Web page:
The strike goes against Karnataka chief minister Siddaramaiah’s grand plans to add healthcare (Aarogya Bhagya-Universal Health Care) to his long list of populist schemes. Photo: Hemant Mishra/Mint
The strike goes against Karnataka chief minister Siddaramaiah’s grand plans to add healthcare (Aarogya Bhagya-Universal Health Care) to his long list of populist schemes. Photo: Hemant Mishra/Mint

Doctors in Bengaluru to go on indefinite strike from today

22,000 doctors from Bengaluru will join their colleagues from at least 14 other districts already protesting against proposals made in the Karnataka Private Medical Establishments (amendment) Bill 2017

Bengaluru: At least 22,000 doctors from Bengaluru will go on an indefinite strike starting Thursday morning demanding dropping of at least four contentious proposals (out of the proposed 14) in the Karnataka Private Medical Establishments (amendment) Bill 2017—an amendment to the original Act of 2007.

The doctors from Bengaluru will join their colleagues from at least 14 other districts already protesting against the Bill which proposes to introduce prison terms, higher penalties, more grievance cells on private medical establishments and practitioners as well as price control on medical procedures among other provisions.

The strike goes against Karnataka chief minister Siddaramaiah’s grand plans to add healthcare (Aarogya Bhagya-Universal Health Care) to his long list of populist schemes—mostly around food security in the ‘Bhagya’ series of schemes—targeted at socially and economically weaker sections, hoping to win their support ahead of next years assembly elections.

Also Read: Karnataka govt to give free healthcare facilities under Aarogya Bhagya scheme

“More than 22,000 doctors, more than 600 hospitals, all the clinics have unanimously decided to shut down their OPD (outpatient department) services and elective surgeries and the services which are routinely conducted," Dr C.Jayanna, president elect of the Private Hospitals and Nursing Homes Association (PHANA) said on Wednesday.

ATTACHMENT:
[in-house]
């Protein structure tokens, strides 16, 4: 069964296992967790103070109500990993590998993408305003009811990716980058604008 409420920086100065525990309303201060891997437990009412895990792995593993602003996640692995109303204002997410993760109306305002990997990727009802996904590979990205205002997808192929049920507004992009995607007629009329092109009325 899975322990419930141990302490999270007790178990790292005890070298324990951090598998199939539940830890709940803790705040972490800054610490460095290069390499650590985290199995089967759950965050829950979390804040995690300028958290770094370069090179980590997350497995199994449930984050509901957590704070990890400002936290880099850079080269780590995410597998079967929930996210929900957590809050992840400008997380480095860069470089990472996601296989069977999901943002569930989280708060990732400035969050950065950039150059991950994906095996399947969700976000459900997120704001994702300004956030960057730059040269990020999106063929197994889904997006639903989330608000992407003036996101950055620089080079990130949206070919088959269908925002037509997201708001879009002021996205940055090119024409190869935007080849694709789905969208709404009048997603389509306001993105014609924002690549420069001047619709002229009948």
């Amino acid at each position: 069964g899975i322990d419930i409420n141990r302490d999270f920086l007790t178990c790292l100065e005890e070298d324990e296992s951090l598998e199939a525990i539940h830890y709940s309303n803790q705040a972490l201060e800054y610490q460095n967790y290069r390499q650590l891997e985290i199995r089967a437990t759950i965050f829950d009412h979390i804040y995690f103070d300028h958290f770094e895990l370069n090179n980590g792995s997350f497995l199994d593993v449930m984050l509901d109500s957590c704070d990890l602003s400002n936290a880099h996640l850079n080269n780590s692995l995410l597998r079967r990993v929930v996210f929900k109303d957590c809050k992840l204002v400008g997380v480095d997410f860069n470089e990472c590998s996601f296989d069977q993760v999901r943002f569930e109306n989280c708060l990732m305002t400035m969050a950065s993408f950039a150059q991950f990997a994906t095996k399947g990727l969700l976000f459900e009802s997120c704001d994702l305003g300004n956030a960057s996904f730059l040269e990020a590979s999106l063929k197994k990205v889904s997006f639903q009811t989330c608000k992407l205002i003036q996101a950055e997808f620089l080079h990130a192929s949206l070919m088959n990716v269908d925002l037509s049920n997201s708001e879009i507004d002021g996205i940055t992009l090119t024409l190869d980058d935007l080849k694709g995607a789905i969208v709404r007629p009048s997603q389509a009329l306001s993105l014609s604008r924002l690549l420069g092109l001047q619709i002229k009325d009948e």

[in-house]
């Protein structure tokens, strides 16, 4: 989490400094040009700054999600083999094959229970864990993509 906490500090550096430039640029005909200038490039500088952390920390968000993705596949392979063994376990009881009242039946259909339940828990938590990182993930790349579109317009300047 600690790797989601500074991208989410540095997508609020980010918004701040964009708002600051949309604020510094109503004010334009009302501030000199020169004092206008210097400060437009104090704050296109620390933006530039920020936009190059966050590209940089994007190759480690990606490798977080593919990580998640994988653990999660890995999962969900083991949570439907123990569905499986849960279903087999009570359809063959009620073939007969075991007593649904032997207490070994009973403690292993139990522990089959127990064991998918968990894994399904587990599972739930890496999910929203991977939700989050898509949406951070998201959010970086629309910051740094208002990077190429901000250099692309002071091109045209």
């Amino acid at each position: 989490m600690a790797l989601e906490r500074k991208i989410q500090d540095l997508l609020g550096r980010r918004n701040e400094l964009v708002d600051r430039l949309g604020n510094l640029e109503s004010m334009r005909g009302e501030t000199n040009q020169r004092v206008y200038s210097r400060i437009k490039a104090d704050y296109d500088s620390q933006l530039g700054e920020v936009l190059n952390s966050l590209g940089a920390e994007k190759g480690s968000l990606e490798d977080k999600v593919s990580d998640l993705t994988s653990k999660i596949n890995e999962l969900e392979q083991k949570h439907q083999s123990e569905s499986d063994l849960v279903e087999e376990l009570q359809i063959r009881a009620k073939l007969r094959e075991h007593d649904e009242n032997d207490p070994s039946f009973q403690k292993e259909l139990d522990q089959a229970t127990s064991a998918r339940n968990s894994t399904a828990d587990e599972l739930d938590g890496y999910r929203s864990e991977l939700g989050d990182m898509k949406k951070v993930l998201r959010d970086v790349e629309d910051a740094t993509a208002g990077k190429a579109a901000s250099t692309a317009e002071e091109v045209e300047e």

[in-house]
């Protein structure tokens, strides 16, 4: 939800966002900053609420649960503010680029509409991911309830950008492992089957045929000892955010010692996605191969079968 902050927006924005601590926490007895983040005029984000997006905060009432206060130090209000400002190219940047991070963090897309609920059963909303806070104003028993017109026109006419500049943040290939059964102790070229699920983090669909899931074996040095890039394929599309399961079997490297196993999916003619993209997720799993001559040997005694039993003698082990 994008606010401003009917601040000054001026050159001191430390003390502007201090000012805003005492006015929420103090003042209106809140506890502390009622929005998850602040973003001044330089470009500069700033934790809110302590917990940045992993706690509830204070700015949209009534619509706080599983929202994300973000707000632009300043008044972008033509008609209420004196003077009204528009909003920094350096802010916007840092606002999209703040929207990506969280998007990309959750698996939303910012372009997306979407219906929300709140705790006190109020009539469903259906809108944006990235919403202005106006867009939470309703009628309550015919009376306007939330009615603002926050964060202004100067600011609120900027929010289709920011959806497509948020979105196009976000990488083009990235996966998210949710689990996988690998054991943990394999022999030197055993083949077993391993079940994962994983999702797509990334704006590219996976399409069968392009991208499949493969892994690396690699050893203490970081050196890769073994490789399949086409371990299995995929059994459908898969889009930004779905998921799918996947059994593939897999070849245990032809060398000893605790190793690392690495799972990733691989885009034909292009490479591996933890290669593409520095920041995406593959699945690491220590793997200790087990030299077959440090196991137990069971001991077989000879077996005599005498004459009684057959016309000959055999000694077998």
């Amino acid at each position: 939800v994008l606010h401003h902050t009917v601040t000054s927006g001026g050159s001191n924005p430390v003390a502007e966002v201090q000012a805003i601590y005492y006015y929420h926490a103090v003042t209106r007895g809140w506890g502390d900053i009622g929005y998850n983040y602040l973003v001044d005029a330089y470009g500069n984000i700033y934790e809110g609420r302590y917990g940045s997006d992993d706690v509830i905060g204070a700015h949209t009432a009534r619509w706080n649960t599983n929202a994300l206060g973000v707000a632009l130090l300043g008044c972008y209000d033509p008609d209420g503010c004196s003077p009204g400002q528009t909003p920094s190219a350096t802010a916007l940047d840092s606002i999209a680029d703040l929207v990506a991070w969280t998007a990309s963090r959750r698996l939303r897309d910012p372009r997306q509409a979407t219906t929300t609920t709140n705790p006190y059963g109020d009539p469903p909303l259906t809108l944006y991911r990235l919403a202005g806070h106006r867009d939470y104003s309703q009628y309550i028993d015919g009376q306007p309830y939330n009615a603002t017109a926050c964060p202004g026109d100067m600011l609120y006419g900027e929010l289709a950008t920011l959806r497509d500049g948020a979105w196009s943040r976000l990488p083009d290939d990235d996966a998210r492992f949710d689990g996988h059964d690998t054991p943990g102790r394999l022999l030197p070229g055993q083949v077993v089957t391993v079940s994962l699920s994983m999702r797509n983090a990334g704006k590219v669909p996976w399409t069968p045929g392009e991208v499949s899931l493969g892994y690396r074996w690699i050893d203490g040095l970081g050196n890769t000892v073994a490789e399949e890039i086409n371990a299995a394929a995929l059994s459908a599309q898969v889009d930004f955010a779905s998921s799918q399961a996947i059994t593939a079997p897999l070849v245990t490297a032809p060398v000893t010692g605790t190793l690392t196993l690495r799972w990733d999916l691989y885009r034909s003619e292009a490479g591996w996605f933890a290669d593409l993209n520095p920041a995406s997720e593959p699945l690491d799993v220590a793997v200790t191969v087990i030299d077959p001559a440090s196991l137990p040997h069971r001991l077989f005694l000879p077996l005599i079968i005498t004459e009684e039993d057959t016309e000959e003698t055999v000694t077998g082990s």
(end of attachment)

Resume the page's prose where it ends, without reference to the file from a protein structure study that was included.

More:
However, the associations stated that emergency services, dialysis, chemotherapy, radio therapy and other emergency services will continue to function.

At least 50,000 doctors from across Karnataka had ‘abstained from duties’ for 24 hours on 3 November against the bill, which was described by various private medical establishment associations including the Indian Medical Association (IMA), Karnataka chapter, as “regressive".

Also Read: Karnataka private hospitals close today as doctors protest against new medical bill

The doctors strike and inconvenience caused to the public had given the Bharatiya Janata Party (BJP) more ammunition to attack the Siddaramaiah-led Congress government in the ongoing winter session of the state legislature in Suvarna Vidhana Soudha in Belagavi (formerly Belgaum)—about 500 km from Bengaluru.

The KPME (amendment) bill 2017 along with other contentious issues including demands to sack Bengaluru district in charge minister K.J.George have been the highlights of the ongoing winter session that commenced on Monday.

The association blamed Karnataka health minister Ramesh Kumar for the standoff and alleged that the doctors were taking the step as they were “pushed to the wall" and left with no option.

The doctors associations also deny that they could be held responsible for the deaths of at least six people (due to non availability of private establishments) in the last few days, according to multiple media reports.

“We sympathize, (but) we do not agree (that deaths were caused due to the strike). It is not our intention to put anybody into trouble, that is why we are saying that we will continue with emergency services. Unfortunately some instances have come. These patients have maybe gone to certain centres with a critical illness, which the centre itself will not be able to handle. What would have happened on an everyday, has happened today also. I think it has been exaggerated," Dr Madan. S. Gaekwad, president of the PHANA said on Wednesday.

Close